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Archive for April, 2008

This Mother’s Day you have an excellent opportunity to honor the special women in your life by showing your support for the mother’s of Haiti’s Central Plateau. This year instead of sending flowers, perfumes, or chocolates give a gift that makes a difference by donating to Project Medishare’s Akamil program.

In light of the recent food riots happening all over Haiti, Project Medishare is working to go beyond emergency food aid by developing the Akamil facility coupled with an agriculture program to provide training, tools, and support to local farmers in order for them to produce crops for themselves. By doing this local farmers will be able to move from subsistence farming to cash crops creating not only an economic boost for the community but a nutritional one as well. The nutritional supplement produced at the Akamil facility will also provide food to mothers in order to help them raise a healthy child.
The Akamil facility will also provide:

* Nourishment for HIV/AIDS and Tuberculosis patients

* Daily nutrition for 200,000 individuals in Haiti’s Central Plateau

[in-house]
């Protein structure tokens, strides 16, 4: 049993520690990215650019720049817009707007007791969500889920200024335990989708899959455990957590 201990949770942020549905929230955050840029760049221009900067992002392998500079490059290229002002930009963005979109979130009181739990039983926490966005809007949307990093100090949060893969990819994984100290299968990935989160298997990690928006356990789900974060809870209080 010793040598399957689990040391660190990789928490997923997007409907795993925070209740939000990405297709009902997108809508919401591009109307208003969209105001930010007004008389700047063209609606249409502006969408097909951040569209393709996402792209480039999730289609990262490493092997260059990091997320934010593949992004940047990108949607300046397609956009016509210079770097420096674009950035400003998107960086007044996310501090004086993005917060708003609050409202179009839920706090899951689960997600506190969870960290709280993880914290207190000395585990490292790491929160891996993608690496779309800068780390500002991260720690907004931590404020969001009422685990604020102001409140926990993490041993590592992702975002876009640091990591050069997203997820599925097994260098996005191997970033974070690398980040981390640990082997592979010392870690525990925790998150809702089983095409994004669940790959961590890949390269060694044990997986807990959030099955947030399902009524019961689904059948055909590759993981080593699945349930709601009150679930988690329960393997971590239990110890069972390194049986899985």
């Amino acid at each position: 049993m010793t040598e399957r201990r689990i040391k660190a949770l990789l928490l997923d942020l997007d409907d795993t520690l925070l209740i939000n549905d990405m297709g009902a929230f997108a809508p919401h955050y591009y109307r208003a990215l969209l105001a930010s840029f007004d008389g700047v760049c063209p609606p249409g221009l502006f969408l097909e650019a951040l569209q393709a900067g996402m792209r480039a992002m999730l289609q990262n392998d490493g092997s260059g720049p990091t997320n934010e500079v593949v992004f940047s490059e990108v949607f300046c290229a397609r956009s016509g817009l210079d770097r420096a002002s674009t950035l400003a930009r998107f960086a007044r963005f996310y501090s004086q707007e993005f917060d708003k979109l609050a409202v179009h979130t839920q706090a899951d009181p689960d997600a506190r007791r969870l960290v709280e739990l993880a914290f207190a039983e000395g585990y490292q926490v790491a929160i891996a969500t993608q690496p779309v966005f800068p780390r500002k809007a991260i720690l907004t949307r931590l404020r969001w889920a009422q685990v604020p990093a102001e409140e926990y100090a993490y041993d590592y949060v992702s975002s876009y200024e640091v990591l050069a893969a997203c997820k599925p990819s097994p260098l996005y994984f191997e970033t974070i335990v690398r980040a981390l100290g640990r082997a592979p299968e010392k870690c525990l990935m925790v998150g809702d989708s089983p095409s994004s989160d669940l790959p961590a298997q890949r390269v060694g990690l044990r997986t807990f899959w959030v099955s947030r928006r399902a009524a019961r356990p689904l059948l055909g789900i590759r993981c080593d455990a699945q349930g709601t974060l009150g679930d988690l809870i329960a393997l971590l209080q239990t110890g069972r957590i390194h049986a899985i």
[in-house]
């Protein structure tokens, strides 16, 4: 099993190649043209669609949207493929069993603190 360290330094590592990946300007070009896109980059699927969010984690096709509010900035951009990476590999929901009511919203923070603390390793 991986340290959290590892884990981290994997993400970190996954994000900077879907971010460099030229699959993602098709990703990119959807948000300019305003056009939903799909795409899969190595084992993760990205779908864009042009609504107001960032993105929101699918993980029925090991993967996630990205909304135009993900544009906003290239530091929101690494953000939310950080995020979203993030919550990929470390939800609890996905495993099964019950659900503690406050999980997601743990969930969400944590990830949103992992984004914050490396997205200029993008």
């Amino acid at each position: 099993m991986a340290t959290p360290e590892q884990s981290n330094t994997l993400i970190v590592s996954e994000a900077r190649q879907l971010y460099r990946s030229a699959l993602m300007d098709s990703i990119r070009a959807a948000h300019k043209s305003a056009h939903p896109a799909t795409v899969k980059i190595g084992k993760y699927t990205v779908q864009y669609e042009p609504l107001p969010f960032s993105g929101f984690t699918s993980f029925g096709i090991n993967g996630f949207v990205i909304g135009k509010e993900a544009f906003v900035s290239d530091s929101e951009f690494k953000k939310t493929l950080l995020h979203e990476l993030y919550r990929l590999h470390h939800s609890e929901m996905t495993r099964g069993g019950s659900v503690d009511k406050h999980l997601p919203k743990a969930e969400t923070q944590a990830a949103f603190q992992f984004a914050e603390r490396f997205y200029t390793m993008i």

* Sustainable operating revenue

* Support 3000 local farmers helping them transition from subsistence farming to cash crop farming.

* Entrepreneurial opportunities for women merchants in the plateau

Honoring your mother, mother-in-law, grandmother, stepmother, aunt, sister, or friend with a gift to Project Medishare helps us honor the women of Haiti’s Central Plateau by giving them the tools to increase the economic and nutritional welfare of their community.

For a gift of $25 or more, we will send a Mother’s Day note to a special woman in your life, letting her know that a donation has been made in her honor. The women of Thomonde will appreciate your thoughtful gift which will help them raise healthy children so that their community can have a brighter tomorrow.

This year Mother’s Day is Sunday, May 11. To ensure that your note is mailed on time, we must receive your donation by Friday, May 2. Click here to make your donation now. Once you have donated, email Gabriele Denis (gaby@projectmedishare.org) with the address(es) of those you are honoring so they may receive their Mother’s Day note.

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Once There Was A Country: Revisiting Haiti, a film by noted philanthropist and Miami local, Kimberly Green will air on Miami’s WPBT-TV, Channel 2 at 9 p.m. Tuesday, April 15. The film narrated by former U.S. poet laureate Dr. Maya Angelou and Guy Johnson, the 55-minute film examines the economic and health issues plaguing Haiti, the poorest country in the Western Hemisphere.

Green is president of the Green Family Foundation, a non-profit organization founded by former U.S. Ambassador to Singapore Steven J. Green.